A real leader would have listened. A real leader would have honored power-sharing agreements (like The Erbil Agreement). A real leader would have listened to the protesters in 2011 instead of lying that if they'd leave the streets, he'd end corruption in 100 days! He didn't end it. He doesn't even care about it anymore. The protests started back up December 21, 2012 and they continue.
He doesn't want to meet the protesters demands. He doesn't want to inspire or lead. He just wants to destroy.
Abdulaziz al-Mahmoud (Peninsula) explains:
After about a year of peaceful protests in Al Anbar province, the Prime
Minister of Iraq, Nouri Al Maliki, has sent army troops to end the
sit-in by force.
The troops, as always, were holding sectarian flags and shouting chants
of revenge for Al Hussein ibn Ali’s death by Yazid bin Muawiya and his
allies, so they killed, burned and captured a large number of people.
Consequently, as an already known spontaneous reaction, residents of Al
Anbar wielded weapons to defend their lives, homes and dignity. As a
result, Iran immediately declared that it supported Al Maliki in his war
against terrorism and that it was ready to send him necessary support.
The US declared the same thing; it even rushed weapons Al Maliki had
asked for. The United Nations Security Council, the UN Secretary-General
and the Arab League adopted the same stance.
What is this nonsense?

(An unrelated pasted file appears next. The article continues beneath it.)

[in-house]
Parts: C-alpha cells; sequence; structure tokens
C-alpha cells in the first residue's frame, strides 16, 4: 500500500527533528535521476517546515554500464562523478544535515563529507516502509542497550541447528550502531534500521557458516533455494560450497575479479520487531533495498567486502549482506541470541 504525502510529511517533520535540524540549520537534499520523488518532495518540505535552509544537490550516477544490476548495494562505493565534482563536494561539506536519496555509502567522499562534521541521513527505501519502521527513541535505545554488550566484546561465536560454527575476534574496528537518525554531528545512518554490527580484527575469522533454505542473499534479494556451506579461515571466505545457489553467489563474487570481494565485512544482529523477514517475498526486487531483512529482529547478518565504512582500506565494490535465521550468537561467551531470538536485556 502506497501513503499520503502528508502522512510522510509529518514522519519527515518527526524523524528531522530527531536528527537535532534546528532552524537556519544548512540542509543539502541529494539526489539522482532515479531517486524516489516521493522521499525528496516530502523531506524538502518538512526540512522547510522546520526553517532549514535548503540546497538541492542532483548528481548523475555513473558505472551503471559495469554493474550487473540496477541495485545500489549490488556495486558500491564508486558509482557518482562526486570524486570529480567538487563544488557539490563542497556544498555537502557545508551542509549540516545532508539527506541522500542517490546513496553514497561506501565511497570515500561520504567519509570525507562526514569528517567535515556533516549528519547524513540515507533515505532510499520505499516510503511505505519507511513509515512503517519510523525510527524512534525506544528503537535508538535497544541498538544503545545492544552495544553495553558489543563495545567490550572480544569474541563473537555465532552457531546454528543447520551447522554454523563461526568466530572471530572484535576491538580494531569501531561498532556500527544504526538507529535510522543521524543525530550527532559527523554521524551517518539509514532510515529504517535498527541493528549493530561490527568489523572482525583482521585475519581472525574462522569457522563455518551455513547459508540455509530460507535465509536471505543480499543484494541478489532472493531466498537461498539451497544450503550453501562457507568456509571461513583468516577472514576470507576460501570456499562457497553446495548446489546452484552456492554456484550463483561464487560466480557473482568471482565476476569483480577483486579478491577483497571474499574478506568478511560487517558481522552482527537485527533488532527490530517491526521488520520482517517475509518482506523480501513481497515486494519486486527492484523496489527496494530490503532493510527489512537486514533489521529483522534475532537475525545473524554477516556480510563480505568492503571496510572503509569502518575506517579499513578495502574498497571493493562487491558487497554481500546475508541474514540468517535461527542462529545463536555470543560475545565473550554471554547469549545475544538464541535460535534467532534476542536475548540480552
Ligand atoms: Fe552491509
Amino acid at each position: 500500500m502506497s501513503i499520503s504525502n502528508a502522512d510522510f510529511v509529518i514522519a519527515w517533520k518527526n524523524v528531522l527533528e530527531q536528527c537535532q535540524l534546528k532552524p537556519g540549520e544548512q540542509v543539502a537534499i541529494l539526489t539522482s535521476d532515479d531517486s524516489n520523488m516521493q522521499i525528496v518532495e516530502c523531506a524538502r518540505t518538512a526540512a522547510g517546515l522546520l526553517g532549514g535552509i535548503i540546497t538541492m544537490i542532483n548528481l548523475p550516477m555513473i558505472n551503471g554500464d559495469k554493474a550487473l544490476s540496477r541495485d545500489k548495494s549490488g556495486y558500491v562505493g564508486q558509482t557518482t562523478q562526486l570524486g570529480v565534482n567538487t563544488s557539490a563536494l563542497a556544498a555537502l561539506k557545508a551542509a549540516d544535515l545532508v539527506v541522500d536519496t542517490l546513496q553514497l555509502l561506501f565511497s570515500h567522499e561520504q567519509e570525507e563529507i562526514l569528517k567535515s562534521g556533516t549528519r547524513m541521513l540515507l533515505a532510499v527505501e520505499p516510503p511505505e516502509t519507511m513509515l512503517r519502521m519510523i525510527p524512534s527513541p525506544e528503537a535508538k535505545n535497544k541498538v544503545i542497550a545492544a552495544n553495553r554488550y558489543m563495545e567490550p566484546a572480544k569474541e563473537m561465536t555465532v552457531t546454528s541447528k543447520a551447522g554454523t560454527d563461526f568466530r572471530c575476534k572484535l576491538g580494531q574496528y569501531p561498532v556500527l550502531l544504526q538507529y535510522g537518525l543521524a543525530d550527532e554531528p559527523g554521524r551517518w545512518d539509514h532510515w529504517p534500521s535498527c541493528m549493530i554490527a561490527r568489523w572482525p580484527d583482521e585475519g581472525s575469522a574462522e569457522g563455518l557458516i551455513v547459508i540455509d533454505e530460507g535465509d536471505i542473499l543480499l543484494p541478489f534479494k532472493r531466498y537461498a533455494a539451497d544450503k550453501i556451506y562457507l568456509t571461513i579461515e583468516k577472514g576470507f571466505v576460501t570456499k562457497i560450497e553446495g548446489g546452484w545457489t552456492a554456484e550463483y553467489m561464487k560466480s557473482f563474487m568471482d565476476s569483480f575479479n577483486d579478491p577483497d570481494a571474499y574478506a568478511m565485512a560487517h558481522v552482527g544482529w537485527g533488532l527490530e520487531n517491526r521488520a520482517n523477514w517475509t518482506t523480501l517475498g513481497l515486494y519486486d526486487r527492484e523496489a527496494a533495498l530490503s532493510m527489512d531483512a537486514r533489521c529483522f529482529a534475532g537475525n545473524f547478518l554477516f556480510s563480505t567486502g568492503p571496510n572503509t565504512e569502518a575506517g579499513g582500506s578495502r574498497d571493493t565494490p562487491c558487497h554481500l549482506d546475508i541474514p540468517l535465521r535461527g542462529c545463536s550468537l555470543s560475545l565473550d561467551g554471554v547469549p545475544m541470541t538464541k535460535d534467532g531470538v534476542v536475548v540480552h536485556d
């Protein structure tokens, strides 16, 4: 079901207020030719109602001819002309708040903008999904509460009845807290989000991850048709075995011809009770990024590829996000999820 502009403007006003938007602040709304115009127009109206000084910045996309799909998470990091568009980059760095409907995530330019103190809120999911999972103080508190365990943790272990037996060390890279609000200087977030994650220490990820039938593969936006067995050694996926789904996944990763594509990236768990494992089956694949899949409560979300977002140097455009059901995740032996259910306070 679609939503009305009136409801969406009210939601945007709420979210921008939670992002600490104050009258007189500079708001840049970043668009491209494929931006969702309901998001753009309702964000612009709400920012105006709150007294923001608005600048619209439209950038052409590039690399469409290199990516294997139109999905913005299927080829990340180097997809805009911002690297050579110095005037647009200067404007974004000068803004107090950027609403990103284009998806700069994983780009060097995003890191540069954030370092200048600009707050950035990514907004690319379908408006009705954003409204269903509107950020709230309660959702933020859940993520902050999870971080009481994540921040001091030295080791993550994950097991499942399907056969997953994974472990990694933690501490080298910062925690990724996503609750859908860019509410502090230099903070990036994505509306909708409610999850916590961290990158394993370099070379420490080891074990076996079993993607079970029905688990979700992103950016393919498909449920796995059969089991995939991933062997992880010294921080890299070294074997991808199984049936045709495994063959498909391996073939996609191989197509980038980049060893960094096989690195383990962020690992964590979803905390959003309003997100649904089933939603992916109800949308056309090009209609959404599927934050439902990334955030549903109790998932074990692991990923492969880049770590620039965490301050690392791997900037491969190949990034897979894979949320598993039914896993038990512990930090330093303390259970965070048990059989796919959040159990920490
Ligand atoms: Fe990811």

Is it possible that all these parties do not know that Sunnis in Iraq
are suffering under a savage and sectarian regime, which works its
fingers to the bone to humiliate, marginalise, displace, impoverish and
exclude them, using every villainous way created by a sadistic and
ruthless mind? Has Iran begun reaping the fruits of its long stand-off
with the US?
And the office of the European Union's Struan Stevenson issued the following:
Security forces killed more than 60 suspected terrorists in a 24-hour period, Iraqi authorities said Wednesday." Suspected terrorists? Well, the killers never tell the truth, do they? Look at all of Barack Obama's claims that his Drone War only kills 'terrorists.'
“From 2006 to 2008, tribesmen were able to beat Al Qaeda with the
cooperation of American forces and the support of the Iraqi government,”
Sunni politician Osama al-Nujaifi told The New York Times.
“After gaining victory over Al Qaeda, those tribesmen were rewarded